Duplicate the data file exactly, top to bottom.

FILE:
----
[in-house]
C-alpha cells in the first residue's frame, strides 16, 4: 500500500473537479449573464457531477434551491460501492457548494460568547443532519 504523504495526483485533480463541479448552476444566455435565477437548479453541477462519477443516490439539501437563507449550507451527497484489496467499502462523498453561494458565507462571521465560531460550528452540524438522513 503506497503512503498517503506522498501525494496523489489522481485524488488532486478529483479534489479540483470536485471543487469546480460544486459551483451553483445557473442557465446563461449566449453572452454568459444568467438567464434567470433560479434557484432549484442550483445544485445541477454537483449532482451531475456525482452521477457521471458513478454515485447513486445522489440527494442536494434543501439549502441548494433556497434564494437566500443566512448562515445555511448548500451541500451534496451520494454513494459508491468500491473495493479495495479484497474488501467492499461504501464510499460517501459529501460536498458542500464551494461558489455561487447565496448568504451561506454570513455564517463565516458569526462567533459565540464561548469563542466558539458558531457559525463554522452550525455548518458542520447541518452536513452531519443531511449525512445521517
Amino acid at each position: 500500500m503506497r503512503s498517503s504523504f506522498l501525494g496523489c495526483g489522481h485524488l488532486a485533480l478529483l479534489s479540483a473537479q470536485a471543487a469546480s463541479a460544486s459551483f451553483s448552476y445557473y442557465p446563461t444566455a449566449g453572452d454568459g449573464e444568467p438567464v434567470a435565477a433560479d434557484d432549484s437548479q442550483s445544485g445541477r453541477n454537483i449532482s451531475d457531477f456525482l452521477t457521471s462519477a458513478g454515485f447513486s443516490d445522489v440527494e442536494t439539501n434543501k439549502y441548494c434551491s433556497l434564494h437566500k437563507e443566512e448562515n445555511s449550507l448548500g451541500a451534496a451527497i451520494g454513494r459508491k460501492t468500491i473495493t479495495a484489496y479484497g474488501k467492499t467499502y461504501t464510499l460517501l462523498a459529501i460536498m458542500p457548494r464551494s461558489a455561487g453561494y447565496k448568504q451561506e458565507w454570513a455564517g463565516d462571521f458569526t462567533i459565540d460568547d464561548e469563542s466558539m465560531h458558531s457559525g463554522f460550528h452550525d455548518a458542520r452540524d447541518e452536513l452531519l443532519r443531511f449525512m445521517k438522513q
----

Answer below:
[in-house]
C-alpha cells in the first residue's frame, strides 16, 4: 500500500473537479449573464457531477434551491460501492457548494460568547443532519 504523504495526483485533480463541479448552476444566455435565477437548479453541477462519477443516490439539501437563507449550507451527497484489496467499502462523498453561494458565507462571521465560531460550528452540524438522513 503506497503512503498517503506522498501525494496523489489522481485524488488532486478529483479534489479540483470536485471543487469546480460544486459551483451553483445557473442557465446563461449566449453572452454568459444568467438567464434567470433560479434557484432549484442550483445544485445541477454537483449532482451531475456525482452521477457521471458513478454515485447513486445522489440527494442536494434543501439549502441548494433556497434564494437566500443566512448562515445555511448548500451541500451534496451520494454513494459508491468500491473495493479495495479484497474488501467492499461504501464510499460517501459529501460536498458542500464551494461558489455561487447565496448568504451561506454570513455564517463565516458569526462567533459565540464561548469563542466558539458558531457559525463554522452550525455548518458542520447541518452536513452531519443531511449525512445521517
Amino acid at each position: 500500500m503506497r503512503s498517503s504523504f506522498l501525494g496523489c495526483g489522481h485524488l488532486a485533480l478529483l479534489s479540483a473537479q470536485a471543487a469546480s463541479a460544486s459551483f451553483s448552476y445557473y442557465p446563461t444566455a449566449g453572452d454568459g449573464e444568467p438567464v434567470a435565477a433560479d434557484d432549484s437548479q442550483s445544485g445541477r453541477n454537483i449532482s451531475d457531477f456525482l452521477t457521471s462519477a458513478g454515485f447513486s443516490d445522489v440527494e442536494t439539501n434543501k439549502y441548494c434551491s433556497l434564494h437566500k437563507e443566512e448562515n445555511s449550507l448548500g451541500a451534496a451527497i451520494g454513494r459508491k460501492t468500491i473495493t479495495a484489496y479484497g474488501k467492499t467499502y461504501t464510499l460517501l462523498a459529501i460536498m458542500p457548494r464551494s461558489a455561487g453561494y447565496k448568504q451561506e458565507w454570513a455564517g463565516d462571521f458569526t462567533i459565540d460568547d464561548e469563542s466558539m465560531h458558531s457559525g463554522f460550528h452550525d455548518a458542520r452540524d447541518e452536513l452531519l443532519r443531511f449525512m445521517k438522513q